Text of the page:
Edward Albee died yesterday, and of course though it is he who died, I am a playwright, and so it is a profound event that occurred mostly to me. But seriously though: like a lot of theater people, he is one of the very reasons I started writing plays. I discovered his plays in college, and they were messy and brave and passionate and weird, and they gave me permission to attempt to write the same. Below is my fb post documenting my one real life interaction with him. When someone dies and everyone posts about them, do the posts gain mass and form and create some sort of cloud you can see but can’t touch, and does the person then live on that cloud for eternity? If so, Albee’s is a MASSIVE MANSION CLOUD.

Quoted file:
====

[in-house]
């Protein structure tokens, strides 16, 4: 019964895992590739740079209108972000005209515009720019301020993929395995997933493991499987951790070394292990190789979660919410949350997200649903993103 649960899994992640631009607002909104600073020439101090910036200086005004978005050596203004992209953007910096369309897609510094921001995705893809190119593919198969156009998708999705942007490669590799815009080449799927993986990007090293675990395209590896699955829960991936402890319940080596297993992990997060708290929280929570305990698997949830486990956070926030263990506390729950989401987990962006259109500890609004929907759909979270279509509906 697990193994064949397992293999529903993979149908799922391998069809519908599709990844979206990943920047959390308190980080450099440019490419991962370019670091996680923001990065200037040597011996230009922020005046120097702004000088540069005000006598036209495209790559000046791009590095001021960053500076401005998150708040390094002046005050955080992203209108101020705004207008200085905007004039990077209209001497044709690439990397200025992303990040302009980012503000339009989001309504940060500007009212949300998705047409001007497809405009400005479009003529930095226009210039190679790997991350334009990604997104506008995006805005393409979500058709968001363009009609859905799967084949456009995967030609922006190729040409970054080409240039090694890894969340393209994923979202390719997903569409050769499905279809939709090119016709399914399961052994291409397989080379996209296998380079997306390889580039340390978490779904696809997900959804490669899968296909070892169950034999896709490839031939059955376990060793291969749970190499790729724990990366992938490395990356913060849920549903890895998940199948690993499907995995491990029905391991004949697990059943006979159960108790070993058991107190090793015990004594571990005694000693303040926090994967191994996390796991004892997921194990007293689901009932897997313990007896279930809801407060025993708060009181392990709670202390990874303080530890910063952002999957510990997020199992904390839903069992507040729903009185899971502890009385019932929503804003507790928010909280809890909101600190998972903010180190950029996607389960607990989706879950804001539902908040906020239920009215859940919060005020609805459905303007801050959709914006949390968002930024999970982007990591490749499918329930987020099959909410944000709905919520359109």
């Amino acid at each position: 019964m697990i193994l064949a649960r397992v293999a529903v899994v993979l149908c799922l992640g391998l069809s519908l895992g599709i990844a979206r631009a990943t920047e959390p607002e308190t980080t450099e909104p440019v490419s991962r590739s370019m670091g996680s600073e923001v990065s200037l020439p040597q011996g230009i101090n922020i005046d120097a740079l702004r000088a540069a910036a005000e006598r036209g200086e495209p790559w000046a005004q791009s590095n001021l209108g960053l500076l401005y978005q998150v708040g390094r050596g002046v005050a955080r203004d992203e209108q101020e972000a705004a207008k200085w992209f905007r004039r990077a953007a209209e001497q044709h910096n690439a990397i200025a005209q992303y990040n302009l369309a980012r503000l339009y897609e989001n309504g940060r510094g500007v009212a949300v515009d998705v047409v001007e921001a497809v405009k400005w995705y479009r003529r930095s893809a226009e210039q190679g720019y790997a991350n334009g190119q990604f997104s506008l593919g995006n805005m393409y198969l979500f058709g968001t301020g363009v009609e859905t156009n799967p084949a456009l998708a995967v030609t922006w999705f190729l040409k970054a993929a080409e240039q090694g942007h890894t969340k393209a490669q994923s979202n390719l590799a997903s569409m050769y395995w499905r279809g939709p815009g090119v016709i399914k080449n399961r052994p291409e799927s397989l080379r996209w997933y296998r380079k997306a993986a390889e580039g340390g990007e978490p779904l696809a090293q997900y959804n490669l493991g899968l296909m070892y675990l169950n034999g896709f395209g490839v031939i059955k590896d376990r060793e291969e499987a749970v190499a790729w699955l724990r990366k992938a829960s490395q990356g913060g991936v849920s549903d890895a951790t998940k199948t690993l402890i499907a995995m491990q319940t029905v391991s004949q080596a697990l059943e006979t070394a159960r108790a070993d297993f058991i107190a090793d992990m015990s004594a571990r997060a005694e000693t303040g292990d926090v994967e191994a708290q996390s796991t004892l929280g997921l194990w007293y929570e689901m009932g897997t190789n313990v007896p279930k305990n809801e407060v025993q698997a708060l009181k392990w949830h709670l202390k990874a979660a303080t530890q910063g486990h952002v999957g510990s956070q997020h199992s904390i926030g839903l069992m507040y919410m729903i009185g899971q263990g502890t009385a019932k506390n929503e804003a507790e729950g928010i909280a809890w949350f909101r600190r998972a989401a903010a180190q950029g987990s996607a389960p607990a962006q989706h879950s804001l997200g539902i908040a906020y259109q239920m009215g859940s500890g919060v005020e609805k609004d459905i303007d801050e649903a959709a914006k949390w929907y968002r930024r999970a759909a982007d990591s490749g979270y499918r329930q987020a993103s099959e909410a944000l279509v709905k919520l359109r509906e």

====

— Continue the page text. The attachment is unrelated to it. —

I would post my signed Edward Albee thing, but it went something like this: I was 20 I think, coming out of the Elephant Man, and saw him coming out of the Goat, Or Who is Sylvia, next door. I recognized him immediately, floated towards him, with my Elephant Man playbill in hand, and said, ‘You are my favorite playwright.’ He said thank you, thank you, started to take my playbill to sign — then saw what it was. ‘I didn’t write that. I’m not that playwright. You have no idea who I am.’ And he got into his car, off to the Tonys. I decided in that moment that playwrights are oftentimes invisible people sliding out the backstage door who deserve to be seen and known. RIP, brilliant man. May you be known and known and known.